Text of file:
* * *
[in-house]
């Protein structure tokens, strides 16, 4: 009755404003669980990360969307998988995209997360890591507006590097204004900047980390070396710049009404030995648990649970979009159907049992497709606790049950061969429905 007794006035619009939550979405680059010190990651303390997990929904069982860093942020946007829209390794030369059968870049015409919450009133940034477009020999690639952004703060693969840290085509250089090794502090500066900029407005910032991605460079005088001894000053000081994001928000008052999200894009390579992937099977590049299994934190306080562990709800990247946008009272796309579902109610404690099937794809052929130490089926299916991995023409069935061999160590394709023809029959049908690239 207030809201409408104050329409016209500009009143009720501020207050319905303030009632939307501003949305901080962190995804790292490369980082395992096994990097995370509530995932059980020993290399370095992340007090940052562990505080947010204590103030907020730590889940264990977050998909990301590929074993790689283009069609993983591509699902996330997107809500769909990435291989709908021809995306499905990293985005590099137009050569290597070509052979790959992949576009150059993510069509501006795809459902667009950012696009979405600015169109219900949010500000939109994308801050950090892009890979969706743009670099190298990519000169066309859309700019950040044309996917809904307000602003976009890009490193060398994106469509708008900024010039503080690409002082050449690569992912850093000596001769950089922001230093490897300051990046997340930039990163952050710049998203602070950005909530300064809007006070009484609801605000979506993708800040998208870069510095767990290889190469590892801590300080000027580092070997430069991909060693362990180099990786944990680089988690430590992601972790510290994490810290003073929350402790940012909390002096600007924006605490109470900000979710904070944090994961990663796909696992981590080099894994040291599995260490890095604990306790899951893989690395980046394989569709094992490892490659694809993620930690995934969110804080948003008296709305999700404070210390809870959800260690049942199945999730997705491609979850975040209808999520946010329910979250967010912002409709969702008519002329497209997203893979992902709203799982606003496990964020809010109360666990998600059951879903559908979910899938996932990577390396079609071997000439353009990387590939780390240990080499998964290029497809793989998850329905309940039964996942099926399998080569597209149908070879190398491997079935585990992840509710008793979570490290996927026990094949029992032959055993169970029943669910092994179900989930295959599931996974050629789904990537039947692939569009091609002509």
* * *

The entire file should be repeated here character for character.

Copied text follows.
[in-house]
């Protein structure tokens, strides 16, 4: 009755404003669980990360969307998988995209997360890591507006590097204004900047980390070396710049009404030995648990649970979009159907049992497709606790049950061969429905 007794006035619009939550979405680059010190990651303390997990929904069982860093942020946007829209390794030369059968870049015409919450009133940034477009020999690639952004703060693969840290085509250089090794502090500066900029407005910032991605460079005088001894000053000081994001928000008052999200894009390579992937099977590049299994934190306080562990709800990247946008009272796309579902109610404690099937794809052929130490089926299916991995023409069935061999160590394709023809029959049908690239 207030809201409408104050329409016209500009009143009720501020207050319905303030009632939307501003949305901080962190995804790292490369980082395992096994990097995370509530995932059980020993290399370095992340007090940052562990505080947010204590103030907020730590889940264990977050998909990301590929074993790689283009069609993983591509699902996330997107809500769909990435291989709908021809995306499905990293985005590099137009050569290597070509052979790959992949576009150059993510069509501006795809459902667009950012696009979405600015169109219900949010500000939109994308801050950090892009890979969706743009670099190298990519000169066309859309700019950040044309996917809904307000602003976009890009490193060398994106469509708008900024010039503080690409002082050449690569992912850093000596001769950089922001230093490897300051990046997340930039990163952050710049998203602070950005909530300064809007006070009484609801605000979506993708800040998208870069510095767990290889190469590892801590300080000027580092070997430069991909060693362990180099990786944990680089988690430590992601972790510290994490810290003073929350402790940012909390002096600007924006605490109470900000979710904070944090994961990663796909696992981590080099894994040291599995260490890095604990306790899951893989690395980046394989569709094992490892490659694809993620930690995934969110804080948003008296709305999700404070210390809870959800260690049942199945999730997705491609979850975040209808999520946010329910979250967010912002409709969702008519002329497209997203893979992902709203799982606003496990964020809010109360666990998600059951879903559908979910899938996932990577390396079609071997000439353009990387590939780390240990080499998964290029497809793989998850329905309940039964996942099926399998080569597209149908070879190398491997079935585990992840509710008793979570490290996927026990094949029992032959055993169970029943669910092994179900989930295959599931996974050629789904990537039947692939569009091609002509």